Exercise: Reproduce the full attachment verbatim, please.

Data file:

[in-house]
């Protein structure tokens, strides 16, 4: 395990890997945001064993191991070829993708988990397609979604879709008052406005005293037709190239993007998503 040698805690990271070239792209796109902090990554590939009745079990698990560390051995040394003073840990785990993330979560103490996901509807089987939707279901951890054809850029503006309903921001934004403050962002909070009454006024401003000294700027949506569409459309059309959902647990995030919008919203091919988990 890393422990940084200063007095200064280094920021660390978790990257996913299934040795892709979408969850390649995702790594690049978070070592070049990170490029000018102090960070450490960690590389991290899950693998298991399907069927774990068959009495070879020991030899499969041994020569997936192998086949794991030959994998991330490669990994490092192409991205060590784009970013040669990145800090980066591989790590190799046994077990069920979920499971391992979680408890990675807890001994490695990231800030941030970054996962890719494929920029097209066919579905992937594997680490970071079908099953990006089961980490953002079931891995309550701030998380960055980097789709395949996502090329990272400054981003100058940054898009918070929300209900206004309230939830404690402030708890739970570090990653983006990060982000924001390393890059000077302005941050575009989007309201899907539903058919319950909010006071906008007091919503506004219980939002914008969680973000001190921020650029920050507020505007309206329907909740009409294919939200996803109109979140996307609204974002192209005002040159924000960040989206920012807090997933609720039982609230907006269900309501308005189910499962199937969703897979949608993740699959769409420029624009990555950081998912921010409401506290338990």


[in-house]
């Protein structure tokens, strides 16, 4: 395990890997945001064993191991070829993708988990397609979604879709008052406005005293037709190239993007998503 040698805690990271070239792209796109902090990554590939009745079990698990560390051995040394003073840990785990993330979560103490996901509807089987939707279901951890054809850029503006309903921001934004403050962002909070009454006024401003000294700027949506569409459309059309959902647990995030919008919203091919988990 890393422990940084200063007095200064280094920021660390978790990257996913299934040795892709979408969850390649995702790594690049978070070592070049990170490029000018102090960070450490960690590389991290899950693998298991399907069927774990068959009495070879020991030899499969041994020569997936192998086949794991030959994998991330490669990994490092192409991205060590784009970013040669990145800090980066591989790590190799046994077990069920979920499971391992979680408890990675807890001994490695990231800030941030970054996962890719494929920029097209066919579905992937594997680490970071079908099953990006089961980490953002079931891995309550701030998380960055980097789709395949996502090329990272400054981003100058940054898009918070929300209900206004309230939830404690402030708890739970570090990653983006990060982000924001390393890059000077302005941050575009989007309201899907539903058919319950909010006071906008007091919503506004219980939002914008969680973000001190921020650029920050507020505007309206329907909740009409294919939200996803109109979140996307609204974002192209005002040159924000960040989206920012807090997933609720039982609230907006269900309501308005189910499962199937969703897979949608993740699959769409420029624009990555950081998912921010409401506290338990």